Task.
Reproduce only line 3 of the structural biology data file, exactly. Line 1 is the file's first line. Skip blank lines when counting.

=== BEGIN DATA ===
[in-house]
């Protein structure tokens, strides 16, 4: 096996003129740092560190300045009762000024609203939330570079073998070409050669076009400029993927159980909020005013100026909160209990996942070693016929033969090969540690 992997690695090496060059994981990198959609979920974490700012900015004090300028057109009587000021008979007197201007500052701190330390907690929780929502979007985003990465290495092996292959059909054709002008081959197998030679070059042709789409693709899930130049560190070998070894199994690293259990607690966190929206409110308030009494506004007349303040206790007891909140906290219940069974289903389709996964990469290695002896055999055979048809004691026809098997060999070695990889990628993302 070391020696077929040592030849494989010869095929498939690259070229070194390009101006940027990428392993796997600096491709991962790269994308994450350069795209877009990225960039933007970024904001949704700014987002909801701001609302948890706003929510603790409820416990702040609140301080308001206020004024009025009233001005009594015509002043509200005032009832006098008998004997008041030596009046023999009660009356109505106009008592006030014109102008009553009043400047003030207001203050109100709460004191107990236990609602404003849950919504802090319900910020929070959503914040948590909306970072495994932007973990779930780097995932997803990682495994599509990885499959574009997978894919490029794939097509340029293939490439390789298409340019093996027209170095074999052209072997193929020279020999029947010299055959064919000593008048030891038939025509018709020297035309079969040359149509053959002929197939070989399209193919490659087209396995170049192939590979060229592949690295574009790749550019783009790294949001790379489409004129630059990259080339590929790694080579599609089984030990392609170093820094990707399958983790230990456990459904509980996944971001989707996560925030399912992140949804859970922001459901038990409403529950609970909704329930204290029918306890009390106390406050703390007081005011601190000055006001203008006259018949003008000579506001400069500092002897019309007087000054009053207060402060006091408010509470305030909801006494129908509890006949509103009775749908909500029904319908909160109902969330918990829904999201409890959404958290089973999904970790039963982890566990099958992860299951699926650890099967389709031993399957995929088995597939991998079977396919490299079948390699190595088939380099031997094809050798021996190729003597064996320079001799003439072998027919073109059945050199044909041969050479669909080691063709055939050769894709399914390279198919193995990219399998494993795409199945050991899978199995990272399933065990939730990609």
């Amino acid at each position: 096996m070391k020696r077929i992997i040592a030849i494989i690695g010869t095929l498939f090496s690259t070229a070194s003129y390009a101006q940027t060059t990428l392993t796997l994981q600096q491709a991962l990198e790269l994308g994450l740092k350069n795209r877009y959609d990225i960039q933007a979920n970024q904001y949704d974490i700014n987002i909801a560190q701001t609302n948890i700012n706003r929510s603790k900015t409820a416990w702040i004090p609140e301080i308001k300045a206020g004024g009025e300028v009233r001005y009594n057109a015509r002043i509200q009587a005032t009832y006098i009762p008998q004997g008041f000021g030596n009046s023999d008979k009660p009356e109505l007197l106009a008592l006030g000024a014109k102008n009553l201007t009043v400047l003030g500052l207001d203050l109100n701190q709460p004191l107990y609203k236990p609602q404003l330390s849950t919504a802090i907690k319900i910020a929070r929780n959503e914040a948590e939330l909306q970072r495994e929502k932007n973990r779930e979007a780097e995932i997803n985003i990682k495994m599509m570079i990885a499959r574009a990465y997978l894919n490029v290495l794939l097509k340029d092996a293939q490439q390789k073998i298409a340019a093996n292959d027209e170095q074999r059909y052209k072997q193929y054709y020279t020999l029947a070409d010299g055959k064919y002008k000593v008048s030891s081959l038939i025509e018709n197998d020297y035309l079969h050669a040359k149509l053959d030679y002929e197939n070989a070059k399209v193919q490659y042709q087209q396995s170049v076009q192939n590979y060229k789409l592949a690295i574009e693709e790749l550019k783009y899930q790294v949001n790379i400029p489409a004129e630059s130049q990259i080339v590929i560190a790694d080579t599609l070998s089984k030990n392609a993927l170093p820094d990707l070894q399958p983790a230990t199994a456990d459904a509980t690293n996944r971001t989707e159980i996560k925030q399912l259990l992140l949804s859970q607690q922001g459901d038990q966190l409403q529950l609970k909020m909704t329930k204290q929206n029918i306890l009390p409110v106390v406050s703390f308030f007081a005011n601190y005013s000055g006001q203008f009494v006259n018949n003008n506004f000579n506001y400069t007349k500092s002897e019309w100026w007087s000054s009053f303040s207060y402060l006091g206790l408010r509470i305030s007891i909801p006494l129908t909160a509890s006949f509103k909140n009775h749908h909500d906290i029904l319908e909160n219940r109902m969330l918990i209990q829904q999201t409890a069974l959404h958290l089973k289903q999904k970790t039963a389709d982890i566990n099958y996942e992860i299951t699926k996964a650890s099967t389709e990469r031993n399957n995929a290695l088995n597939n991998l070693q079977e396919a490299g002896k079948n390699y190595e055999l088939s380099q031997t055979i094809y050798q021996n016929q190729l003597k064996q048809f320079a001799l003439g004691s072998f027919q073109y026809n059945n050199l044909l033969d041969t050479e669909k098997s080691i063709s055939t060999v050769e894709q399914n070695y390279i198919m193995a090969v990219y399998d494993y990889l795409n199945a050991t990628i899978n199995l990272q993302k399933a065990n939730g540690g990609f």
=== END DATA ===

């Amino acid at each position: 096996m070391k020696r077929i992997i040592a030849i494989i690695g010869t095929l498939f090496s690259t070229a070194s003129y390009a101006q940027t060059t990428l392993t796997l994981q600096q491709a991962l990198e790269l994308g994450l740092k350069n795209r877009y959609d990225i960039q933007a979920n970024q904001y949704d974490i700014n987002i909801a560190q701001t609302n948890i700012n706003r929510s603790k900015t409820a416990w702040i004090p609140e301080i308001k300045a206020g004024g009025e300028v009233r001005y009594n057109a015509r002043i509200q009587a005032t009832y006098i009762p008998q004997g008041f000021g030596n009046s023999d008979k009660p009356e109505l007197l106009a008592l006030g000024a014109k102008n009553l201007t009043v400047l003030g500052l207001d203050l109100n701190q709460p004191l107990y609203k236990p609602q404003l330390s849950t919504a802090i907690k319900i910020a929070r929780n959503e914040a948590e939330l909306q970072r495994e929502k932007n973990r779930e979007a780097e995932i997803n985003i990682k495994m599509m570079i990885a499959r574009a990465y997978l894919n490029v290495l794939l097509k340029d092996a293939q490439q390789k073998i298409a340019a093996n292959d027209e170095q074999r059909y052209k072997q193929y054709y020279t020999l029947a070409d010299g055959k064919y002008k000593v008048s030891s081959l038939i025509e018709n197998d020297y035309l079969h050669a040359k149509l053959d030679y002929e197939n070989a070059k399209v193919q490659y042709q087209q396995s170049v076009q192939n590979y060229k789409l592949a690295i574009e693709e790749l550019k783009y899930q790294v949001n790379i400029p489409a004129e630059s130049q990259i080339v590929i560190a790694d080579t599609l070998s089984k030990n392609a993927l170093p820094d990707l070894q399958p983790a230990t199994a456990d459904a509980t690293n996944r971001t989707e159980i996560k925030q399912l259990l992140l949804s859970q607690q922001g459901d038990q966190l409403q529950l609970k909020m909704t329930k204290q929206n029918i306890l009390p409110v106390v406050s703390f308030f007081a005011n601190y005013s000055g006001q203008f009494v006259n018949n003008n506004f000579n506001y400069t007349k500092s002897e019309w100026w007087s000054s009053f303040s207060y402060l006091g206790l408010r509470i305030s007891i909801p006494l129908t909160a509890s006949f509103k909140n009775h749908h909500d906290i029904l319908e909160n219940r109902m969330l918990i209990q829904q999201t409890a069974l959404h958290l089973k289903q999904k970790t039963a389709d982890i566990n099958y996942e992860i299951t699926k996964a650890s099967t389709e990469r031993n399957n995929a290695l088995n597939n991998l070693q079977e396919a490299g002896k079948n390699y190595e055999l088939s380099q031997t055979i094809y050798q021996n016929q190729l003597k064996q048809f320079a001799l003439g004691s072998f027919q073109y026809n059945n050199l044909l033969d041969t050479e669909k098997s080691i063709s055939t060999v050769e894709q399914n070695y390279i198919m193995a090969v990219y399998d494993y990889l795409n199945a050991t990628i899978n199995l990272q993302k399933a065990n939730g540690g990609f």